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Settling In -- Not For -- Downtown Springfield

Jul 17, 2017
Steve Shultis, in downtown Springfield.
Joyce Skowyra / NEPR

After living both in the Mountain West and Europe, commentator Steve Shultis, came back home to settle in his native Springfield. Out West, Shultis says, he observed a sprawling, suburbanizing, car-dependent way of life. He far preferred what he experienced in Europe -- walk-able, bike-able cities. So he and his then-wife put down stakes in the Springfield's downtown. He's had no regrets.

Who's Braver: Grandson or Grandfather?

Jun 28, 2017
Training wheels.
Emma Craig / Creative Commons

A three-year old doesn't realize it, of course, but at that age every day is a rite of passage, says commentator Robert Chipkin. And surely few can compare with the day that child leaves the tricycle behind and heads down the driveway on his very first bicycle.

A Four-Year-Old Helps Her Mother Speak Out

Jun 19, 2017
"Kite Fying" is a 2002 release from Grace Lin.
Courtesy / Grace Lin

Commentator and author Grace Lin recently heard her 4 year old daughter announce matter-of-factly, “I know a lot of things. I’m very smart.”

Lin agreed. But immediately added a word about the value hard work and compassion. Her daughter's response was not what Lin was expecting. 

A Six-Year-Old Encounters Greatness

Jun 13, 2017
Robert Floyd, holding the ball signed by Jimmy Piersall.
Joyce Skowyra / NEPR

Legendary Red Sox center fielder Jim Piersall died earlier this month at the age of 87. Commentator Robert Floyd had an encounter with the heralded player he'll never forget. 

Pondering A Country Without Libraries

Jun 8, 2017
Booth and Dimock Memorial Library, in Coventry, Conn.
Courtesy / Neal Hughlett

In President Donald Trump's proposed budget, he eliminates federal support for public libraries throughout the country. The White House has said these cuts -- and others -- are about fiscal responsibility, and an effort to "redefine the proper role of the federal government." But the move has commentator Erin Valentino thinking about what she sees as the crucially important places that libraries take us.

Hannah Tran-Trinh is a 2017 graduate of UMass Amherst.
Joyce Skowyra / NEPR

Commentator Hannah Tran-Trinh graduated last week from UMass Amherst. She says she learned a lot there, but the best lessons were hard-won.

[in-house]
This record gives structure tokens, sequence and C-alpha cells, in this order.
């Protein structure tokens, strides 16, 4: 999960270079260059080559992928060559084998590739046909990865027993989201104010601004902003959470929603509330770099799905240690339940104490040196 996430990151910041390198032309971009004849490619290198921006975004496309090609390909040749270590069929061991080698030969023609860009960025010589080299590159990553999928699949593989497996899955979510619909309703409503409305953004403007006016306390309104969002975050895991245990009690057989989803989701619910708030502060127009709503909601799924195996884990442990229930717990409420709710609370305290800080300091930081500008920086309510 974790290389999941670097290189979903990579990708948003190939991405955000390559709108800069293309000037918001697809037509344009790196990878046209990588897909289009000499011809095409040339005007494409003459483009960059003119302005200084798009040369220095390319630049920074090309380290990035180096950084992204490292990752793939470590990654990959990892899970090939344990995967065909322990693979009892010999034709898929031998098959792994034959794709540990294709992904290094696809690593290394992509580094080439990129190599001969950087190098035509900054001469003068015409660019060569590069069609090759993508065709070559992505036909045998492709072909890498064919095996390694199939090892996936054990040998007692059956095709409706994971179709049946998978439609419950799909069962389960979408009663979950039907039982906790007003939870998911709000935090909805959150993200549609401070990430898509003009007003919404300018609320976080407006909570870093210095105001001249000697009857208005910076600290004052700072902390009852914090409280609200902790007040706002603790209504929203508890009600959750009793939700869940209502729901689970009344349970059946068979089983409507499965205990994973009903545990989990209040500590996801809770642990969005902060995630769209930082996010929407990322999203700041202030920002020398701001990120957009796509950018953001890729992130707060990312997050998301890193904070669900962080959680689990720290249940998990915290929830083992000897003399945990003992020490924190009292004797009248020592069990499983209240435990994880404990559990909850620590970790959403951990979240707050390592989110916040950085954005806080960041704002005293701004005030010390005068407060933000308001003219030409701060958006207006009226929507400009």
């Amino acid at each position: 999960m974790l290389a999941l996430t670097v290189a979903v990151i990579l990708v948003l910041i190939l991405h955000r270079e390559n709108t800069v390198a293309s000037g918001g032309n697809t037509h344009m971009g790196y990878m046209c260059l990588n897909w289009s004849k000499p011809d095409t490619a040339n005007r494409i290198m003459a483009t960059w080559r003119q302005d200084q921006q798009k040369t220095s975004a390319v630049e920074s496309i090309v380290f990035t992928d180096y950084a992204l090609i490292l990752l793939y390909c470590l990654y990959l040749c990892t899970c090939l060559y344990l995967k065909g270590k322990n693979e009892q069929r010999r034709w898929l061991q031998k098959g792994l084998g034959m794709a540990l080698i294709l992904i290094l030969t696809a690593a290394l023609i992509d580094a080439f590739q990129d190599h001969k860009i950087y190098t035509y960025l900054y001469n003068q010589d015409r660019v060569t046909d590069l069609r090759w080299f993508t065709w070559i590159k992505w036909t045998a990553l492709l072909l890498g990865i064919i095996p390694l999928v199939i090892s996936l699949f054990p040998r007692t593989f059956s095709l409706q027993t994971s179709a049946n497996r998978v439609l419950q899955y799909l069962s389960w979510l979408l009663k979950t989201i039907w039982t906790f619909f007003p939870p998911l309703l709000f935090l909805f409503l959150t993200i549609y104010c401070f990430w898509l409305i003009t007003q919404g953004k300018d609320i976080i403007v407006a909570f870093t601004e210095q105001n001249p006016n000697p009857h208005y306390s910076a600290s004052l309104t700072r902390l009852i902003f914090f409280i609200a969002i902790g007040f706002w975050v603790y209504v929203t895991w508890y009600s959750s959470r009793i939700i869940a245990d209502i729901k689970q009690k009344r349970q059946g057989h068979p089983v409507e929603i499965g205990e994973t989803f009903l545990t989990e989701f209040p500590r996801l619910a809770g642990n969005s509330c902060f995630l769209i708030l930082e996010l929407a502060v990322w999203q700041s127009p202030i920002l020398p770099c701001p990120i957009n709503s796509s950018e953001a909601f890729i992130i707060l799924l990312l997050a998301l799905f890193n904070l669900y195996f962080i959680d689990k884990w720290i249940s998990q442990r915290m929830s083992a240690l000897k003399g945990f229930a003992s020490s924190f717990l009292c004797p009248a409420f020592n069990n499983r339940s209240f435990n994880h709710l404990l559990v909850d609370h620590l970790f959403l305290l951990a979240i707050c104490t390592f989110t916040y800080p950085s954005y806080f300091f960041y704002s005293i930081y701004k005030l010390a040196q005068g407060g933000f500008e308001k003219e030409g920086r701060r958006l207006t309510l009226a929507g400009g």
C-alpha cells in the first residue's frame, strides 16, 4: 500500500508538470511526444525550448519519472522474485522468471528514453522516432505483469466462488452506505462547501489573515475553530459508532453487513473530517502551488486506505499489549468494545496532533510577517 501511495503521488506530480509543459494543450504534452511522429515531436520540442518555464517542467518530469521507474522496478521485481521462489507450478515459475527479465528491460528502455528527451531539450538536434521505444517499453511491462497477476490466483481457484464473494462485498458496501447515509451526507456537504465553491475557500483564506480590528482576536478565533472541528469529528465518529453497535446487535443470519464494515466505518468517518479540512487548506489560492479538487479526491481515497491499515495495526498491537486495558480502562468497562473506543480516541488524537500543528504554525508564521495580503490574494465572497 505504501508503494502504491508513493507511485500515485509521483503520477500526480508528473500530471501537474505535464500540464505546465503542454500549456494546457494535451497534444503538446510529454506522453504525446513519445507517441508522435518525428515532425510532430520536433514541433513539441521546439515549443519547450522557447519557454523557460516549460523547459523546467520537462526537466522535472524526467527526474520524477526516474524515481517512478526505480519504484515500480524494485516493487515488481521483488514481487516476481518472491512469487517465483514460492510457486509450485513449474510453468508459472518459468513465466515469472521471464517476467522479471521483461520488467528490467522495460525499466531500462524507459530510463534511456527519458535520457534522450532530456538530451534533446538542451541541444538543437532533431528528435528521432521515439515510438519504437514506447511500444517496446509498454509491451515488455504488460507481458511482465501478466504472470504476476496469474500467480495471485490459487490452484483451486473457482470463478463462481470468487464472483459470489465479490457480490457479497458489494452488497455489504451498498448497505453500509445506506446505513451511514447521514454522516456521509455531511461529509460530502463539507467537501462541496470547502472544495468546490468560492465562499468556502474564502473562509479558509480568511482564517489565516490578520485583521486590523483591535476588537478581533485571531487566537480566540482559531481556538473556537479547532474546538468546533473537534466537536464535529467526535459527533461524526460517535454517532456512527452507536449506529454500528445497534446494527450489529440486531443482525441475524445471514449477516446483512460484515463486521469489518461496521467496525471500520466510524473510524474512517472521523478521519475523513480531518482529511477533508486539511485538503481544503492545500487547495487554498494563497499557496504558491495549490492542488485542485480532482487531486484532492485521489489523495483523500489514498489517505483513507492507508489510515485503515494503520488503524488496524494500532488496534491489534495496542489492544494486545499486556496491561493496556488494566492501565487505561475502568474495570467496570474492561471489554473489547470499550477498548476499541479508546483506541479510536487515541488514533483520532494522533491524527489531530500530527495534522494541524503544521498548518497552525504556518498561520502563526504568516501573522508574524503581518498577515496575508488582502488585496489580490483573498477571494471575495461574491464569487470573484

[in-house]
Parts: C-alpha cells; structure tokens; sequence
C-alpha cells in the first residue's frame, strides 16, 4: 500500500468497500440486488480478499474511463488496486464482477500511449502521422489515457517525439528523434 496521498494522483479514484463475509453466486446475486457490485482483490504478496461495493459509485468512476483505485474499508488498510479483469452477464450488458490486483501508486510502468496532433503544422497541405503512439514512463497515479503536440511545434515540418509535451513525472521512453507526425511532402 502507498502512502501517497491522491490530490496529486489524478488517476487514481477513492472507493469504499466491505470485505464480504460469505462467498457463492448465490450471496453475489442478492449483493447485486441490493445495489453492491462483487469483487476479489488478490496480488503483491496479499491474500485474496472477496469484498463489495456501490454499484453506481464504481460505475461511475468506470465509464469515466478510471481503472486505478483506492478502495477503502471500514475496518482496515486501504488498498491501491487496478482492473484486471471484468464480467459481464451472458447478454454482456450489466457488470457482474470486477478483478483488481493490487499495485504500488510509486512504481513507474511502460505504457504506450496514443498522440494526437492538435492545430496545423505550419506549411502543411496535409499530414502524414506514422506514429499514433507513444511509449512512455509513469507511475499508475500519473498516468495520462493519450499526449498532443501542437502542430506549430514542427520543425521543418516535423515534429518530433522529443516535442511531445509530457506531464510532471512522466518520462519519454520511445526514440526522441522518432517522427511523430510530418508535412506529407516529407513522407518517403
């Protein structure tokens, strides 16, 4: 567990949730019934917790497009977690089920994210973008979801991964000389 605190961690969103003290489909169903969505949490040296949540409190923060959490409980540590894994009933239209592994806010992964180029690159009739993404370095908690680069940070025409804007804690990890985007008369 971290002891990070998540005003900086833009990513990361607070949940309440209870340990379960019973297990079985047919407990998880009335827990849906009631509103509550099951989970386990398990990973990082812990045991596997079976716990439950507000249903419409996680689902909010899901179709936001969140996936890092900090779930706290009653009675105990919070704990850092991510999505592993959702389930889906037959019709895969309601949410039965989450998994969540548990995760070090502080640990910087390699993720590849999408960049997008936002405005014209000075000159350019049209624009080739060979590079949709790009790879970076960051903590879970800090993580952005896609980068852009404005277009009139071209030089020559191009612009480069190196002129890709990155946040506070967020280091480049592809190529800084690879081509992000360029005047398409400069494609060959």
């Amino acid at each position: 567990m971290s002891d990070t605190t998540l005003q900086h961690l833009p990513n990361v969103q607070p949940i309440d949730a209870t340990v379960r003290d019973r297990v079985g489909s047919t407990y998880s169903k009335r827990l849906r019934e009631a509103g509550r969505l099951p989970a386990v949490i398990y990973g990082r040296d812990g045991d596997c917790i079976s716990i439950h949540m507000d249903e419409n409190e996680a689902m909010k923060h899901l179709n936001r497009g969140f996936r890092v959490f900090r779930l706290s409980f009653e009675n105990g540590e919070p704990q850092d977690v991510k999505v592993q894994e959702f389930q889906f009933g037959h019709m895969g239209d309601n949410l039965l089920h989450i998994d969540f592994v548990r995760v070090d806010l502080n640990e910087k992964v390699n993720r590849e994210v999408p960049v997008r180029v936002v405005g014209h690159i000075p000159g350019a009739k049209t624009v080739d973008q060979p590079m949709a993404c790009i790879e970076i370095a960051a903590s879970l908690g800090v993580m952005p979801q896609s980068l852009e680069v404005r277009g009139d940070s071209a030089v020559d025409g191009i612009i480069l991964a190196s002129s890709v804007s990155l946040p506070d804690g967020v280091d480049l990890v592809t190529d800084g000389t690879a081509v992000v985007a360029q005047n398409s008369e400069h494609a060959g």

I grew up in Boston. My friends were quite the colorful bunch, but I never thought twice about the fact that we were a diverse group of kids. I just loved feeling comfortable. Being a part of something I felt I belonged to.

But then I showed up in western Mass. and it was the whitest place I'd ever seen.

When Being Globally Positioned Doesn't Hit The Spot

May 15, 2017
A Sunoco road map of Boston, Mass.
photolibrarian / Creative Commons

For many drivers, GPS is the greatest thing since unleaded gas, anti-lock brakes and cup holders. But for commentator Martha Ackmann, not so much.

Finding Community, One Radio Variety Show At a Time

May 11, 2017
The last rehearsal before the first "Shad Ladder Radio Hour."  From left to right: Rae Ann Jenks, Holly Osborne, Gershon Eigner, Janet McKenna-Lowry, Carmela Lanza-Weil, Stephen Fruchtman, Christine Mirabal.
Submitted Photo / Sarah Kanabay

Finding cures for the blues can sometimes take some ingenuity. Commentator Sarah Kanabay wondered whether relief might come from putting together a radio variety show, a kooky Yankee cousin to "A Prairie Home Companion." She says it's worked wonders.

A Journalist's Challenge To Her Colleagues

May 10, 2017
Shaheen Pasha teaches international journalism at UMass Amherst.
UMass

Commentator and journalist Shaheen Pasha was a 19-year-old newsroom intern when a male colleague behaved in ways she felt crossed a line. As stories of sexual harassment in the media are surfacing more often these days, she's got some requests of her colleagues.

The Greatest Show On Earth Not So Great For Some

May 5, 2017
TV character Circus Boy as played by Micky Dolenz.
NBC / Creative Commons

Ringling Brothers' Greatest Show on Earth is slated to go dark at the end of May. Commentator Robert Chipkin says that in his childhood full of highways, malls and subdivisions, the annual appearance of elephants parading down Main Street, clowns piled into Volkswagens, acrobats and sword swallowers should have stirred his suburban heart, but there was serious competition. 

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